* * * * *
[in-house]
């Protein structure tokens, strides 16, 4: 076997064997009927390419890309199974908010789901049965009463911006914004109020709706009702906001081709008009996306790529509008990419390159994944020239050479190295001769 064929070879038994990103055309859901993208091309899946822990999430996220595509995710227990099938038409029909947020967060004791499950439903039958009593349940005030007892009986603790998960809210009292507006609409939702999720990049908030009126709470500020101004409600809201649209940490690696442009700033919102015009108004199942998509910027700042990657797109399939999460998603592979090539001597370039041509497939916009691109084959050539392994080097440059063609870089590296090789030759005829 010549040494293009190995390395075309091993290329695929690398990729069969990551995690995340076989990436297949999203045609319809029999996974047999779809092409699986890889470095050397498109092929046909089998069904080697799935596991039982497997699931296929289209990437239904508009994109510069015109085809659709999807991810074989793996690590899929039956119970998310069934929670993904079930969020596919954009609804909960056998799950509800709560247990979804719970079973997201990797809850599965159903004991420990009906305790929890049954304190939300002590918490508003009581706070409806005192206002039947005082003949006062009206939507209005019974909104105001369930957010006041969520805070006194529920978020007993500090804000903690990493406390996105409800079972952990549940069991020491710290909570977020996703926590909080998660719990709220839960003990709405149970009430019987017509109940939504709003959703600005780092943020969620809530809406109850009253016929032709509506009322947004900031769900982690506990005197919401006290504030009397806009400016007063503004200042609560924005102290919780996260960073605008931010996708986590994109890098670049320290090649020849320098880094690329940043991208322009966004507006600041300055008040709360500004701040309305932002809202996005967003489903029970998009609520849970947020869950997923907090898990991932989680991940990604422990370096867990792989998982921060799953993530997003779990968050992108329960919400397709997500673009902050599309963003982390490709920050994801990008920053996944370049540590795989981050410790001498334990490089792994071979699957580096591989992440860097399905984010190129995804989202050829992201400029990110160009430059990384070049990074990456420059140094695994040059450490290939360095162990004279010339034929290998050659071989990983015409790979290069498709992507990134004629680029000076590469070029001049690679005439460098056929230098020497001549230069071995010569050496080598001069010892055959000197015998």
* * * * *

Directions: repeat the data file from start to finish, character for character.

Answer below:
[in-house]
């Protein structure tokens, strides 16, 4: 076997064997009927390419890309199974908010789901049965009463911006914004109020709706009702906001081709008009996306790529509008990419390159994944020239050479190295001769 064929070879038994990103055309859901993208091309899946822990999430996220595509995710227990099938038409029909947020967060004791499950439903039958009593349940005030007892009986603790998960809210009292507006609409939702999720990049908030009126709470500020101004409600809201649209940490690696442009700033919102015009108004199942998509910027700042990657797109399939999460998603592979090539001597370039041509497939916009691109084959050539392994080097440059063609870089590296090789030759005829 010549040494293009190995390395075309091993290329695929690398990729069969990551995690995340076989990436297949999203045609319809029999996974047999779809092409699986890889470095050397498109092929046909089998069904080697799935596991039982497997699931296929289209990437239904508009994109510069015109085809659709999807991810074989793996690590899929039956119970998310069934929670993904079930969020596919954009609804909960056998799950509800709560247990979804719970079973997201990797809850599965159903004991420990009906305790929890049954304190939300002590918490508003009581706070409806005192206002039947005082003949006062009206939507209005019974909104105001369930957010006041969520805070006194529920978020007993500090804000903690990493406390996105409800079972952990549940069991020491710290909570977020996703926590909080998660719990709220839960003990709405149970009430019987017509109940939504709003959703600005780092943020969620809530809406109850009253016929032709509506009322947004900031769900982690506990005197919401006290504030009397806009400016007063503004200042609560924005102290919780996260960073605008931010996708986590994109890098670049320290090649020849320098880094690329940043991208322009966004507006600041300055008040709360500004701040309305932002809202996005967003489903029970998009609520849970947020869950997923907090898990991932989680991940990604422990370096867990792989998982921060799953993530997003779990968050992108329960919400397709997500673009902050599309963003982390490709920050994801990008920053996944370049540590795989981050410790001498334990490089792994071979699957580096591989992440860097399905984010190129995804989202050829992201400029990110160009430059990384070049990074990456420059140094695994040059450490290939360095162990004279010339034929290998050659071989990983015409790979290069498709992507990134004629680029000076590469070029001049690679005439460098056929230098020497001549230069071995010569050496080598001069010892055959000197015998």